The table 13 represents the EPS of selected banks; the EPS of HDFC bank is highest with an average of INR 51.84. The table 15 represents the DPS of selected banks; HDFC bank has an average of INR 9.61 which is highest when compared to other selected banks. In the study conducted by Nishit V Davda (2012) it was found that whenever the performance of a bank increases, then the EPS of aforesaid bank eventually increases which implies that EPS indicates the performance of the banks. HDFC bank is most profitable in terms of both EPS and DPS.
The table 7 represents the P/E ratio of selected banks; Kotak Mahindra bank has the highest P/E ratio of 28.92%. The table 11 represents the Net NPA’s of the selected banks; the HDFC bank has the lowest Net NPA of 0.34%. The P/E ratio indicates how much the investors are willing to pay per dollar of earnings. Hence, a higher P/E ratio is better and indicates that banks performance is better than its peer group. The Net NPA of a bank represents the portion of loan or advances that are in default or in arrears on scheduled payments of principal or interest.

CONCLUSIONS

This study provides an insight on the financial performance of the selected private sector banks. HDFC bank scores highest in terms of Earnings per Share (EPS), Dividend per Share (DPS). HDFC bank has the lowest Net NPA’s which implies that number of defaulters in case of HDFC bank are low and HDFC has taken requisite precautionary methods to collect the loans or advances. HDFC bank has highest EPS when compared to other selected banks, which indicates us that the bank has more available money to reinvest or to distribute the amount as dividends, in either of the scenarios the investors win. The higher DPS of HDFC bank indicates that the bank has positive expectations about its future earnings and hence the market value of company’s stock increases.
The Kotak Mahindra bank performed best in terms of Net Profit Margin (NPM), Price to Earnings ratio (P/E), Return on Assets (ROA) and Debt to Equity ratio (D/E). The Debt to Equity (D/E) is lowest in case of Kotak Mahindra which implies that the bank is not financing its growth with debt. The P/E ratio of Kotak Mahindra is 28.92% which implies that the investors are ready to pay $28.92 for every $1 of their current earnings, which eventually increases the demand of the shares of the bank. The Kotak Mahindra bank has a Net Profit Margin (NPM) of 21.46% which indicates that the bank is earns 21.46 cents in profit for every dollar it collects, making it most profitable among the selected private sector banks. The higher Return on Assets (ROA) value of Kotak Mahindra indicates that the bank is earning huge income on lower investment on assets.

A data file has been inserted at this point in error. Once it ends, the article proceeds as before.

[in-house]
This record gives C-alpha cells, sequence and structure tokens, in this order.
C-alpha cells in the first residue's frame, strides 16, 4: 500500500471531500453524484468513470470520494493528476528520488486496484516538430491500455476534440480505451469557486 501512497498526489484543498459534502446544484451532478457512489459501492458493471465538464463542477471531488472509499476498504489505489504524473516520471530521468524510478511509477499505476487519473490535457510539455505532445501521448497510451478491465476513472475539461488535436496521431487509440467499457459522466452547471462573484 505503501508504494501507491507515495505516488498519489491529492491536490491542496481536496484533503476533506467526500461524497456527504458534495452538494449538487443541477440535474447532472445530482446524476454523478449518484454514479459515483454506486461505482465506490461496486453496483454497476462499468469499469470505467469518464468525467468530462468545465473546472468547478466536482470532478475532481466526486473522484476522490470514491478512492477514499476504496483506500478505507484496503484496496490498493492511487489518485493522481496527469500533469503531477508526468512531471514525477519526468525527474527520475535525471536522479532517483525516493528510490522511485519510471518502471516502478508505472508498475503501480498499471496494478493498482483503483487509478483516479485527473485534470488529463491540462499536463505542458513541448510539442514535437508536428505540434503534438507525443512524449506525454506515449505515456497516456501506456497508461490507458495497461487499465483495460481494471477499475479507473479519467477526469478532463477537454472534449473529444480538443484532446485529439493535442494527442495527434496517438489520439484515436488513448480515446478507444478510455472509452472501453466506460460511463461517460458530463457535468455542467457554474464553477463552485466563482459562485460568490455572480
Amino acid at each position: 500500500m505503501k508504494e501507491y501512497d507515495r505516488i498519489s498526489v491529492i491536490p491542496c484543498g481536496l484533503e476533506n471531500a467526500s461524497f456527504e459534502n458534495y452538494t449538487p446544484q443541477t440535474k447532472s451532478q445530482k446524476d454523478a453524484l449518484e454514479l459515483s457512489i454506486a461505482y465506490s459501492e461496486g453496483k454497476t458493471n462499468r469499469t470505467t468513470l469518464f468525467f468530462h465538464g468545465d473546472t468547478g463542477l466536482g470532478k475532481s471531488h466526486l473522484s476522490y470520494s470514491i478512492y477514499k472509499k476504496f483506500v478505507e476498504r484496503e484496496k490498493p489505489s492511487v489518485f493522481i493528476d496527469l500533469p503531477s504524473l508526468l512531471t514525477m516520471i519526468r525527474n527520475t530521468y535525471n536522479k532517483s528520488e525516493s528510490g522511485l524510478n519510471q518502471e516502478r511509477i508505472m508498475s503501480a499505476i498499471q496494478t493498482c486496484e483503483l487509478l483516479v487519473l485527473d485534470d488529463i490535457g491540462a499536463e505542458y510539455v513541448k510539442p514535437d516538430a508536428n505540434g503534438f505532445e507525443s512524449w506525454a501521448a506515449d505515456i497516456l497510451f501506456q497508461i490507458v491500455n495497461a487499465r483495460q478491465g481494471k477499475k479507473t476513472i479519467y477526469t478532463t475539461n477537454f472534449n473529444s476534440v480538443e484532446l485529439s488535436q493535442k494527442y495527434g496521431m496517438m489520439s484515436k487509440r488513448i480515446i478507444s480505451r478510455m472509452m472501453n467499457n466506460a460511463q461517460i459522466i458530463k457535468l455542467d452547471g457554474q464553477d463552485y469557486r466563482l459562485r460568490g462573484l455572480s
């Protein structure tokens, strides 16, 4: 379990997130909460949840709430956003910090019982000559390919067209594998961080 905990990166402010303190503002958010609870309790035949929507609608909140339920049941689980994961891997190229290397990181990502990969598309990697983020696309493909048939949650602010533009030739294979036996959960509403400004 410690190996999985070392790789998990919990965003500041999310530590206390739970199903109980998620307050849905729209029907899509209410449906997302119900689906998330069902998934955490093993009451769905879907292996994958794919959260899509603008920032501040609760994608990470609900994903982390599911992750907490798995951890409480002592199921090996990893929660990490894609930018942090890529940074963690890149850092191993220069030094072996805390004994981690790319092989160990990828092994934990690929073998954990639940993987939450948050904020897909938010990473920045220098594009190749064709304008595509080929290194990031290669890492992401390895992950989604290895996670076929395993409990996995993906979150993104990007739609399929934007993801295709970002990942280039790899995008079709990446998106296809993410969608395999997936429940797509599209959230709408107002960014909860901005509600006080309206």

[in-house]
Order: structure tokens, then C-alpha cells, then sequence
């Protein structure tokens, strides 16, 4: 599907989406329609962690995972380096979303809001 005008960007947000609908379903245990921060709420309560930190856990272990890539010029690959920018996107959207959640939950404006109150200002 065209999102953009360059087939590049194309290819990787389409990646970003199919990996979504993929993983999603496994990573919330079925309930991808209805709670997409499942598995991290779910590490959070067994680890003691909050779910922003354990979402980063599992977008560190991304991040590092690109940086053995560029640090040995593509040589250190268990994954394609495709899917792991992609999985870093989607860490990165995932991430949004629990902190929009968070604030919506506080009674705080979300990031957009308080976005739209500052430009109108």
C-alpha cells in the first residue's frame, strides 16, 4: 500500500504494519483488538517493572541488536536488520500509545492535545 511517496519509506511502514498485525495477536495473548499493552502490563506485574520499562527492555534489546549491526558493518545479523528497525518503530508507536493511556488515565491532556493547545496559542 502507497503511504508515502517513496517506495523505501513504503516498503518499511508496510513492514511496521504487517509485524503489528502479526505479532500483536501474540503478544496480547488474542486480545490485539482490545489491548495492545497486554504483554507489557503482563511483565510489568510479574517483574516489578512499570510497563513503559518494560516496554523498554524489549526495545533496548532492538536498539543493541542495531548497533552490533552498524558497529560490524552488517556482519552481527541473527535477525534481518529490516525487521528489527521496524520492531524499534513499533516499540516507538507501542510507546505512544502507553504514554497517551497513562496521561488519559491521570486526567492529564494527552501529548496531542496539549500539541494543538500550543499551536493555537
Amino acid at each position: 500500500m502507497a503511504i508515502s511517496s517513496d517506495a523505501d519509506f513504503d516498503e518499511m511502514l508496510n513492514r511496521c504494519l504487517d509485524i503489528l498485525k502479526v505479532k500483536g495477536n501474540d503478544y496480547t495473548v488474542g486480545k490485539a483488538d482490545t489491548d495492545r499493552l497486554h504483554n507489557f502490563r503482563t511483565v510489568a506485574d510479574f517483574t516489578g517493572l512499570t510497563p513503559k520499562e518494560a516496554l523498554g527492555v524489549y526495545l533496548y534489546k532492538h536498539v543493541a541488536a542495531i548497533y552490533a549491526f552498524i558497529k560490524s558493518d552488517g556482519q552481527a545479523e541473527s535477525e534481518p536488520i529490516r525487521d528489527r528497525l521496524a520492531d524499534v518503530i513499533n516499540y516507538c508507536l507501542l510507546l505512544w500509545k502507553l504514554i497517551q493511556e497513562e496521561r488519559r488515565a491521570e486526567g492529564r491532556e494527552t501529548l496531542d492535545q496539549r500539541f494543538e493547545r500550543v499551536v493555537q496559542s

Yes bank performed best in terms of Return on Equity (ROE), the higher ROE of the bank indicates the rate of return the equity shareholders of the bank will receive on their shareholdings.
Any investors of banking companies in India have to consider these determinants for determining the profitability position of banks. The study determines that Kotak Mahindra bank is profitable in terms of most of the determinants and a better investment decision when compared to other selected banks.

REFERENCES

  1. Benjamin Graham & David L. Dodd, Security Analysis: Principles and Techniques, Sixth edition, The McGraw Hill Companies, New York, 2009
  2. Rao, P.Hanumantha & Dutta Sudhendu (2014). Fundamental Analysis of Banking Sector in India. Indian Journal of Finance, (8:9), 47-56
  3. Samreen, Sana, (2014). An Analysis of Indian Banking Industry with Special Reference to ICICI Bank. International Journal of Recent Research in Social Sciences and Humanities (IJRRSSH), Vol. 1 (1), 29-39
  4. Bhattacharya, A., Lovell, C.A.K., and Sahay, P. (1997). The impact of liberalization on the productive efficiency of Indian commercial banks. European Journal of Operational Research, 98, 332-345
  5. Das, Abhiman & S. Ghosh. (2006). Financial Deregulation and Efficiency: An Empirical Analysis of Indian Banks during the Post Reform Period. Review of Financial Economics, Vol. 15(3), 193-221
  6. Malik Seema (2014), Technological Innovations in Indian Banking Sector: Changed face of banking. International Journal of Advance Research in Computer Science and Management Studies, Volume 2 (6)
  7. Mohaptra Malaya Ranjan, Lenka Avizeet, Pradhan Subrat Kumar (2015). A Study of Operational Efficiency of Commercial Banks in Indian Financial System: At a Glance. Abhinav Journal of Research In Commerce & Management, Vol. 4(6), 13-18
  8. Singla, H. K. (2008). Financial Performance of Banks in India. The ICFAI Journal of Bank Management, 22(1), 50-62
  9. Walia, Karan (2012). A Study on Fundamental Analysis of Banking Sector. Asian Journal of research in Banking & Finance, Vol.2 (4)